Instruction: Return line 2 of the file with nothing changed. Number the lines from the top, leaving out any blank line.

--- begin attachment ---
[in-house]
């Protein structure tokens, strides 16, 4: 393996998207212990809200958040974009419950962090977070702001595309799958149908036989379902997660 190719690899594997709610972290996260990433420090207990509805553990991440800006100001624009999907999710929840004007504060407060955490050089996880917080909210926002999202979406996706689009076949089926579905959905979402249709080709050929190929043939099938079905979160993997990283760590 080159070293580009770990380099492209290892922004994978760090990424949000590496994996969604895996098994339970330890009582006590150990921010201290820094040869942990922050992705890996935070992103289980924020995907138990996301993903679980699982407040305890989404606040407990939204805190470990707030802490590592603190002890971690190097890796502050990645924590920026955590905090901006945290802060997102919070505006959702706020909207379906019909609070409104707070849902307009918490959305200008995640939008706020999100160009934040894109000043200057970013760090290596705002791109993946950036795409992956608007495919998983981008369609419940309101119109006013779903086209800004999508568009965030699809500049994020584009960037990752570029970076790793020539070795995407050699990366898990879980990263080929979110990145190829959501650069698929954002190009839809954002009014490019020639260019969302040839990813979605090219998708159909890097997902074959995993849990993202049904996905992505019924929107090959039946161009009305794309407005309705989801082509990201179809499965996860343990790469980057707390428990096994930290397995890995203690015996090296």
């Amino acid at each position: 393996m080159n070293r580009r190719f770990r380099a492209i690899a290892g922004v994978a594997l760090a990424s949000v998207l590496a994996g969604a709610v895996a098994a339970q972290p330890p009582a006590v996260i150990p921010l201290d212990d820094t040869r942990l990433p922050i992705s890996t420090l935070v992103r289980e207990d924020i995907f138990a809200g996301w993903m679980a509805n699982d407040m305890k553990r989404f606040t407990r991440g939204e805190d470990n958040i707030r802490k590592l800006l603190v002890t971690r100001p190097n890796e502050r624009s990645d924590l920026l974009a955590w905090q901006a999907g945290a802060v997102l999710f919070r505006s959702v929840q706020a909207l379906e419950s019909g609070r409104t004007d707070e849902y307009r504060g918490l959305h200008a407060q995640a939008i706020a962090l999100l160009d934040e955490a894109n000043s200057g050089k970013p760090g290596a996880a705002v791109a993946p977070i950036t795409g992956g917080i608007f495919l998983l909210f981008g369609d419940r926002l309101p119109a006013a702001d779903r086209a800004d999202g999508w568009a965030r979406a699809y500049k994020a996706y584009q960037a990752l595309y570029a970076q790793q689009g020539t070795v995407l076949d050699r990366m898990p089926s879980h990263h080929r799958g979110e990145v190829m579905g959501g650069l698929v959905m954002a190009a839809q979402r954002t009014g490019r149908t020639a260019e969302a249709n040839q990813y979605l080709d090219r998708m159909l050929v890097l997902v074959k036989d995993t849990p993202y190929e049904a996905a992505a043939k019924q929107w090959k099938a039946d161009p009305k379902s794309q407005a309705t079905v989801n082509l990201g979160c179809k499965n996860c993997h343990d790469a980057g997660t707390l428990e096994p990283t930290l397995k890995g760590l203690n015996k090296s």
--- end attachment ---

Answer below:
């Protein structure tokens, strides 16, 4: 393996998207212990809200958040974009419950962090977070702001595309799958149908036989379902997660 190719690899594997709610972290996260990433420090207990509805553990991440800006100001624009999907999710929840004007504060407060955490050089996880917080909210926002999202979406996706689009076949089926579905959905979402249709080709050929190929043939099938079905979160993997990283760590 080159070293580009770990380099492209290892922004994978760090990424949000590496994996969604895996098994339970330890009582006590150990921010201290820094040869942990922050992705890996935070992103289980924020995907138990996301993903679980699982407040305890989404606040407990939204805190470990707030802490590592603190002890971690190097890796502050990645924590920026955590905090901006945290802060997102919070505006959702706020909207379906019909609070409104707070849902307009918490959305200008995640939008706020999100160009934040894109000043200057970013760090290596705002791109993946950036795409992956608007495919998983981008369609419940309101119109006013779903086209800004999508568009965030699809500049994020584009960037990752570029970076790793020539070795995407050699990366898990879980990263080929979110990145190829959501650069698929954002190009839809954002009014490019020639260019969302040839990813979605090219998708159909890097997902074959995993849990993202049904996905992505019924929107090959039946161009009305794309407005309705989801082509990201179809499965996860343990790469980057707390428990096994930290397995890995203690015996090296």